Latika Golyan demonstrates the need for graduate entrepreneurs in Nepal

Nepal, population 28.61 million, is a factor-driven economy meaning it relies on its people and natural resources. Over 55% of the population is under the age of 25 and there are some 450,000 students enrolled at different universities in the country, by far the majority (80%) at Tribhuvan University. While unemployment in the country is low (around 1.5%), graduate-level employment is high at an estimated 28.1%, some 3 times higher than amongst non-graduates. As a result around 1000 young people leave the country each day and 60,000 graduates a year travel abroad, mainly for postgraduate study. Many find employment, though, and do not return. 

One such student was Latika Golyan from India who studied Business Management and Computing as an undergraduate at the University of Leeds in England. After graduating, Latika worked for Barclays Bank in London before returning to India, where she was appointed Managing Director of her father’s Chennai-based business, Arya Warehouses Pvt Ltd, building and renting warehouses. Later, on marriage into the Golyan family, she moved to Nepal and in 2004 became a Director of the Golyan Group, one of the country’s leading business houses. In this capacity, she spear-headed various hospitality, construction and manufacturing business ventures, including overseeing the construction of the Hyatt Place Hotel in Kathmandu, due to be opened in 2021.

In 2018, she was appointed Managing Director of Golyan Agro Pvt Ltd, a new venture helping farmers produce and sell quality organic food products. As she believes in creating businesses that have a social impact, she founded, in this role, “Brand Mato” a not-for-profit business promoting the production and sale of organic food products; helping increase the income of the country’s farmers. However, In January 2021, after 17 years on the Golyan Board, Latika exited the Group and started her own company, “Made in Nepal Pvt Ltd”. It aims to help Nepal’s farmers and entrepreneurs by providing training and facilitating access to capital and markets. The intention is that the farmers will grow the products, the entrepreneurs will process them, and “Made in Nepal” will brand, package and export them. This is part of her vision for the country, which involves the Government and the private sector working more closely to increase the efficiency of the agricultural sector and to stimulate the growth of food processing. In this way, the trade deficit can be reduced, exports increased and jobs created, thus helping to retain the country’s youth and decrease the brain drain.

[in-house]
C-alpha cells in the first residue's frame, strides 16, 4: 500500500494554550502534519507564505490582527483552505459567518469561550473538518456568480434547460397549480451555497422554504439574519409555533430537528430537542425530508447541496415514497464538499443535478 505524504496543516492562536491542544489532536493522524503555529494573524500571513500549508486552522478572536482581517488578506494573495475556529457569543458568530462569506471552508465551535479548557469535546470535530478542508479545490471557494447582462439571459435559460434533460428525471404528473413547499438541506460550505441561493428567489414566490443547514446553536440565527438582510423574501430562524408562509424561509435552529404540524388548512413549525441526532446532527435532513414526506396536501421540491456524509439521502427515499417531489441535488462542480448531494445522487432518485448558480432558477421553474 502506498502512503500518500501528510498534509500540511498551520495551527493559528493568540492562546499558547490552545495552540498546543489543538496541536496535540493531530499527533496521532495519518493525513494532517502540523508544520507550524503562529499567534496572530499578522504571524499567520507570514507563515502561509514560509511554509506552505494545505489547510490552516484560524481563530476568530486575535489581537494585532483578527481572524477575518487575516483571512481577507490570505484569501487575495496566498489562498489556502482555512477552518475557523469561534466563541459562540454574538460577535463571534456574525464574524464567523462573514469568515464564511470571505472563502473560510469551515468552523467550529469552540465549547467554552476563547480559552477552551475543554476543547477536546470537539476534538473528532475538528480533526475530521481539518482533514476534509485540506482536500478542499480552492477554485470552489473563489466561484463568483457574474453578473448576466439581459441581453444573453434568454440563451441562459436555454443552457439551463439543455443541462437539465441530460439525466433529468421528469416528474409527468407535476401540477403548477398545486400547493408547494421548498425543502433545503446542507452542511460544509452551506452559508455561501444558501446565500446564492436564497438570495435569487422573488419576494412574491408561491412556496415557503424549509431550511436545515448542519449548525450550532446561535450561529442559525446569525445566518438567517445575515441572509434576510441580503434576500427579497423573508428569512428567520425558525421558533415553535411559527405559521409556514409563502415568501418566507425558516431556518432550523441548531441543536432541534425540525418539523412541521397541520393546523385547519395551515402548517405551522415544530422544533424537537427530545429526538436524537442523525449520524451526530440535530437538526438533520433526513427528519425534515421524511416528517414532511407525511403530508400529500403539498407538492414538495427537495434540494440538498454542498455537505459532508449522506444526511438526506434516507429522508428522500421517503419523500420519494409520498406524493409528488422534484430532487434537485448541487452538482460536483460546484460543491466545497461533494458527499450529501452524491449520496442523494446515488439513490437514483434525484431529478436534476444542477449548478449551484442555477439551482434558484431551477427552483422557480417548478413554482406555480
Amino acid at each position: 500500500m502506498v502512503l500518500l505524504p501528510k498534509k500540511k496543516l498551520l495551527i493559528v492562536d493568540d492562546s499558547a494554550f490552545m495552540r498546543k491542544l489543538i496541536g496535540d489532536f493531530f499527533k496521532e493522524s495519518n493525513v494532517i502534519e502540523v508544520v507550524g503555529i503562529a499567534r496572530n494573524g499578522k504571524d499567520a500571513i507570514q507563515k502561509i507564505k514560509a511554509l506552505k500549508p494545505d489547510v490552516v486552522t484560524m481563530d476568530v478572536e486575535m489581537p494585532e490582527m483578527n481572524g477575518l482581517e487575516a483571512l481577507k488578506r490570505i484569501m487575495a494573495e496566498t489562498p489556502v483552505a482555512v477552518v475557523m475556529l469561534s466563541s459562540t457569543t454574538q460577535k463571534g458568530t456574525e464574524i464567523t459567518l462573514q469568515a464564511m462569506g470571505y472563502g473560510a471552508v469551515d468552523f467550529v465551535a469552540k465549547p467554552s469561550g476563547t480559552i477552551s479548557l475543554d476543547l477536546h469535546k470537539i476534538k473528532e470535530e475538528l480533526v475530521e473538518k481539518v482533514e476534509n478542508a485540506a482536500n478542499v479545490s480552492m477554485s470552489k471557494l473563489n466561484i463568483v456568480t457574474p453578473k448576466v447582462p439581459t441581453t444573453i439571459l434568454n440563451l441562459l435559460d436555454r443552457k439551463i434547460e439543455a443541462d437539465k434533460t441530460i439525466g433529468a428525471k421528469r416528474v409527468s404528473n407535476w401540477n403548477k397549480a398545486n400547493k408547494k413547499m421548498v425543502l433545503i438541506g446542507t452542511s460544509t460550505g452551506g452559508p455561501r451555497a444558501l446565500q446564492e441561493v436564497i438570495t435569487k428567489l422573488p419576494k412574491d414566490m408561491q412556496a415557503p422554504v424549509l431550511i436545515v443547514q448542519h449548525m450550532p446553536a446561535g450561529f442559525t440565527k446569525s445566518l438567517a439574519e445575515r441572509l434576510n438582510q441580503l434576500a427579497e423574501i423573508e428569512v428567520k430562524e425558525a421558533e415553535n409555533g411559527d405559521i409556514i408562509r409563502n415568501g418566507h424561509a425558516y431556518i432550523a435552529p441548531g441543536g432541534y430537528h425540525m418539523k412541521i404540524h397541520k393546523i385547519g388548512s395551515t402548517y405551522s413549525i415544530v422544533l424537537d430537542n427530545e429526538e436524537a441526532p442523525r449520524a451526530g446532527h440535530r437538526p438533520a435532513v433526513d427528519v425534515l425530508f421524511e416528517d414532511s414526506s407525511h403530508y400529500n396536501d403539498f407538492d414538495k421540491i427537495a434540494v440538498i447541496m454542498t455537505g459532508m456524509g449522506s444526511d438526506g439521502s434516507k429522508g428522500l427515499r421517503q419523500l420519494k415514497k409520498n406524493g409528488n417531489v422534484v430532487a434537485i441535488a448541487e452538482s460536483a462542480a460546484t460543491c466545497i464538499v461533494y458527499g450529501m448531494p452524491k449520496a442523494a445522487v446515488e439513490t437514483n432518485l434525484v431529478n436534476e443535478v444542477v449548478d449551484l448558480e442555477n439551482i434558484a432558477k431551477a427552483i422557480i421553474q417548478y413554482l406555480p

According to estimates, Nepal requires some 700,000 to 1.5 million jobs. Whilst there is a mismatch between courses and jobs, Nepal needs to retain its young people, particularly its graduates, to grow the country and create wealth for its people. In particular, it requires young, graduate entrepreneurs like Latika, who fear nothing and believes everything is possible. To do this, the country’s universities will need to become more entrepreneurial and to produce graduate entrepreneurs who can see opportunities and bring them to fruition. This will require the universities to develop and offer entrepreneurship education programmes to all students, not only those undertaking business degrees. Such a development will take time but meanwhile, Latika is a role model for the country’s students, particularly the females who currently outnumber males in Nepal’s tertiary education system by 1.05:1. As a Board member of Nepal’s YPO (Young President’s Organisation – and the 2020 winner of Nepal’s Business Woman of the Year Award, she has the profile to demonstrate what can be achieved and the way young graduate entrepreneurs can change their country

For Latika, a very spiritual person, “there is no greater happiness than changing the lives of those around you”

Indeed, with her vision and entrepreneurial mindset, she can not only change lives, but she can impact the economy (by creating decent work and economic growth (SDG 8), stimulating industry, innovation, and infrastructure (SDG 9) , and encouraging responsible production and consumption (SDG 12) and society (by helping eliminate poverty, ensuring zero hunger, enhancing health and well-being, reducing inequality and developing sustainable cities and communities (SDG 1, 2, 3, 5, 11)). If she does so she will be very happy indeed, as will be her fellow countrymen and women, especially if, as she plans, she achieves her objectives in Harmony with nature and without destroying the factor resources on which the country relies. 

© Professor David A. Kirby and (2021). Unauthorized use and/or duplication of this material without express and written permission from the author is strictly prohibited. Excerpts and links may be used, provided that full and clear credit is given to Professor David A. Kirby and with appropriate and specific direction to the original content.

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